The State of Texas, Plaintiff-appellee, v. Charles Joseph Reimer, Defendant-appellant, 678 F.2d 1232 (5th Cir. 1982)

Annotate this Case
US Court of Appeals for the Fifth Circuit - 678 F.2d 1232 (5th Cir. 1982)

Summary Calendar.

United States Court of Appeals,Fifth Circuit.

June 14, 1982.

Charles Joseph Reimer, pro se.

Calvin A. Hartmann, Asst. Dist. Atty., Houston, Tex., for plaintiff-appellee.

Appeal from the United States District Court for the Southern District of Texas.

Before BROWN, POLITZ and WILLIAMS, Circuit Judges.

JOHN R. BROWN, Circuit Judge:

Back in federal court once again, after two previously unsuccessful turns at bat, Joseph Reimer, claiming deprivation of a federal right, 42 U.S.C. §§ 1983-1986, appeals the District Court's summary dismissal of his petition for removal of his state court prosecution for perjury. Lacking jurisdiction over the appeal, 28 U.S.C. § 1447(d),1  we affirm the dismissal.

Since Reimer has made this trip before, we will but sketch in the details. Indicted in state court for making a false statement under oath, Reimer has twice before sought to remove that perjury action to federal district court. In both cases, this Court affirmed dismissals. See Ford Motor Credit Co. v. Reimer, 659 F.2d 1073 (5th Cir. 1981) (unpublished) and Reimer v. Hughes, 664 F.2d 286 (5th Cir. 1981) (unpublished).

Reimer contends that the State of Texas denied him due process of law by failing to provide him with an "examining trial" prior to indictment. Texas law provides:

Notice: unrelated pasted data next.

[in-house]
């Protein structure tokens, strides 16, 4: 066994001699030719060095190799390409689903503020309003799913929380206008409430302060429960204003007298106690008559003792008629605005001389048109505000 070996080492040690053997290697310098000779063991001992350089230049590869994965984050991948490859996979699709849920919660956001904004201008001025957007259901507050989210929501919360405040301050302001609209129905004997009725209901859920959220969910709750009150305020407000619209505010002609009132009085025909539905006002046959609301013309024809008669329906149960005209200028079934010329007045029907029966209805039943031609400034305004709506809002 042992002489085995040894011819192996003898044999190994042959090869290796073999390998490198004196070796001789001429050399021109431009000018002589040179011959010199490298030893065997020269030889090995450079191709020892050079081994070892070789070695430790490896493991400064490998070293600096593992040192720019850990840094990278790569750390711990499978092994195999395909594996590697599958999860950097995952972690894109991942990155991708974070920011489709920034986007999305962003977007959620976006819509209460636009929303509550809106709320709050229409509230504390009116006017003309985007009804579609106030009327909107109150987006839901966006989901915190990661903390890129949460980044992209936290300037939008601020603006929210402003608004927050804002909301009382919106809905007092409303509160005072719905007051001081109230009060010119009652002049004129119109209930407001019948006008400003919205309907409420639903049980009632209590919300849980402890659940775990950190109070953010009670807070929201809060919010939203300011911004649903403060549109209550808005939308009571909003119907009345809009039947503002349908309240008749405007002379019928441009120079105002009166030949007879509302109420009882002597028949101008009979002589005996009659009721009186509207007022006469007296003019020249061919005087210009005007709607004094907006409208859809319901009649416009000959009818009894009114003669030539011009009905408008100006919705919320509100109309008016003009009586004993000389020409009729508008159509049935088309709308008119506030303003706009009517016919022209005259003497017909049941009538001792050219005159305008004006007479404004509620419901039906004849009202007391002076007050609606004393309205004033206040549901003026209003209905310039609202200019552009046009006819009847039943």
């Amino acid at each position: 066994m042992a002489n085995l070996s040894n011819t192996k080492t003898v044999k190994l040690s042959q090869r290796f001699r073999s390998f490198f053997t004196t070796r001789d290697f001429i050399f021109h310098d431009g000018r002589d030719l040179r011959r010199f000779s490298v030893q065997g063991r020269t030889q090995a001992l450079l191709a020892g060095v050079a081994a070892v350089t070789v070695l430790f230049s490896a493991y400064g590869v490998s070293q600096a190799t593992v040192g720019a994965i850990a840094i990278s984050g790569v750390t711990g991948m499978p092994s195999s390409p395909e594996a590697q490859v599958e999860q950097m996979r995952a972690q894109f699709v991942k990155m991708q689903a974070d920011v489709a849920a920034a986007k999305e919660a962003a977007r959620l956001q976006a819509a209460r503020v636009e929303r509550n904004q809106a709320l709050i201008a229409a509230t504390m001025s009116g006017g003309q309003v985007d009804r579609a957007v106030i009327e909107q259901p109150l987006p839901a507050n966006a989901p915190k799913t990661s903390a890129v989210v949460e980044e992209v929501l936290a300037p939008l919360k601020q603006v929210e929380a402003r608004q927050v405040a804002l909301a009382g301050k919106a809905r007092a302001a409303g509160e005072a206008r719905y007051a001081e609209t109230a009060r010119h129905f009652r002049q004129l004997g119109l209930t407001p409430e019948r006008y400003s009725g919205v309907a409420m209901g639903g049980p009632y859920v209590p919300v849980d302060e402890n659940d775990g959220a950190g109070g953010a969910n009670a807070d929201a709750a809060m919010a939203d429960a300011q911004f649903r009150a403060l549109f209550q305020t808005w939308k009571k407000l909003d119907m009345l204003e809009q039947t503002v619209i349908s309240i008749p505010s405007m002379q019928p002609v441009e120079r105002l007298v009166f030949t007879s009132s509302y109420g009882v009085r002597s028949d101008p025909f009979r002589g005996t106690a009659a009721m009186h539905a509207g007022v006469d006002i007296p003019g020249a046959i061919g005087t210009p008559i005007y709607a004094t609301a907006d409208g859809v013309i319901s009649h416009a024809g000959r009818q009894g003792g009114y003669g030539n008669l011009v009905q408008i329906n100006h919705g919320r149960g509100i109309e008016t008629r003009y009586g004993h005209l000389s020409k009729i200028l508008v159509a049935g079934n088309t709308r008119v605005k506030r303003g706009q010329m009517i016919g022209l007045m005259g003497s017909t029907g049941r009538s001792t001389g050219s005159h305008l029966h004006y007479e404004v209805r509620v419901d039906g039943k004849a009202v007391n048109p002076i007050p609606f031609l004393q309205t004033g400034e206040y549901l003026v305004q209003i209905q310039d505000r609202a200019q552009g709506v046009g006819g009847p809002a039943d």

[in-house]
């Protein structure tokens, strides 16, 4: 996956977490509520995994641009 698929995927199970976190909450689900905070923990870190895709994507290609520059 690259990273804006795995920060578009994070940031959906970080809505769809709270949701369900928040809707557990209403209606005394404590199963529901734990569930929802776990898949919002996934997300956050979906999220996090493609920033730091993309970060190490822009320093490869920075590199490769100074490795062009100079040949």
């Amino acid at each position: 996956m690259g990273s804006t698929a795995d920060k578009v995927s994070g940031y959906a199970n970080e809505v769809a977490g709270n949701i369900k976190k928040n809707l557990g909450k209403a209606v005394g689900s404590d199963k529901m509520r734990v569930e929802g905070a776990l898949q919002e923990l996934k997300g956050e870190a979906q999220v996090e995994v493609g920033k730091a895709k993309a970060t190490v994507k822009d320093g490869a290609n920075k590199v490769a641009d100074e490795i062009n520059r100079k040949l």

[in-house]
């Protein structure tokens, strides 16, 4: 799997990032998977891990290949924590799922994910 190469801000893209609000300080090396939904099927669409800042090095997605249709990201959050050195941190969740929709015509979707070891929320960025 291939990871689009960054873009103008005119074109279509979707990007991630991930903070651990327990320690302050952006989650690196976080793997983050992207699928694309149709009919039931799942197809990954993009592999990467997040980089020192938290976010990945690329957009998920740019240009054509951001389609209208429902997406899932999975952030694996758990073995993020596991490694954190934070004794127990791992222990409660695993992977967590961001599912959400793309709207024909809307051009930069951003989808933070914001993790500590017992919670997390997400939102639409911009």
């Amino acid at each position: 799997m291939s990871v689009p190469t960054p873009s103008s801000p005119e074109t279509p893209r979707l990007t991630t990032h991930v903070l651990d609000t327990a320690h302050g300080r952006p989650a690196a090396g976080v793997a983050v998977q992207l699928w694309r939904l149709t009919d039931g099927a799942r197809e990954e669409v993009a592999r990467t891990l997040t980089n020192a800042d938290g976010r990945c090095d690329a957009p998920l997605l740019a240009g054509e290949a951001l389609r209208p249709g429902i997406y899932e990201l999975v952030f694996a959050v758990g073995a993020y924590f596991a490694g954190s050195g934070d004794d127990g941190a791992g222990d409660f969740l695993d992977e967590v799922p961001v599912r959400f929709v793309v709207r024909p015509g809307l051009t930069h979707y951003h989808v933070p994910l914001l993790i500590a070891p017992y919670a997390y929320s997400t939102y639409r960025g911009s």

The accused in any felony case shall have the right to an examining trial before indictment in the county having jurisdiction of the offense, whether he be in custody or on bail....

Tex.Code Crim.Pro. art. 16.01 (Vernon). Yet Texas courts have determined that the return of an indictment terminates the right to an examining trial. Klechka v. State, 429 S.W.2d 900, 901 (Tex.Cr.App.1968), cert. denied, 393 U.S. 1044, 89 S. Ct. 672, 21 L. Ed. 2d 592 (1969). Failure to grant an examining trial prior to the return of the indictment in no way affects its validity.

Reimer contends that the state denied him an examining trial because he is white, while it affords such a trial to members of minority groups. His pro se petition, liberally construed, alleges that the State of Texas, by selectively providing an examining trial on the basis of race, violated his constitutionally protected civil rights. That allegation amounts to a threshold, jurisdictional claim, since the statute provides that "An order of a district court remanding a case to the state court ... is not reviewable on appeal ... unless the case involves civil rights issues within the meaning of § 1443." 28 U.S.C. § 1447(d). See Ford Motor Credit Co. v. Reimer, supra.

Section 1443 permits removal to federal district court of certain state court actions where the party seeking removal can show a likelihood that the state court will not enforce his federal rights. This provision, designed to guarantee enforcement of federal civil rights statutes, is deliberately narrow. We have established a two-prong test to determine whether a § 1443 petition is properly removable: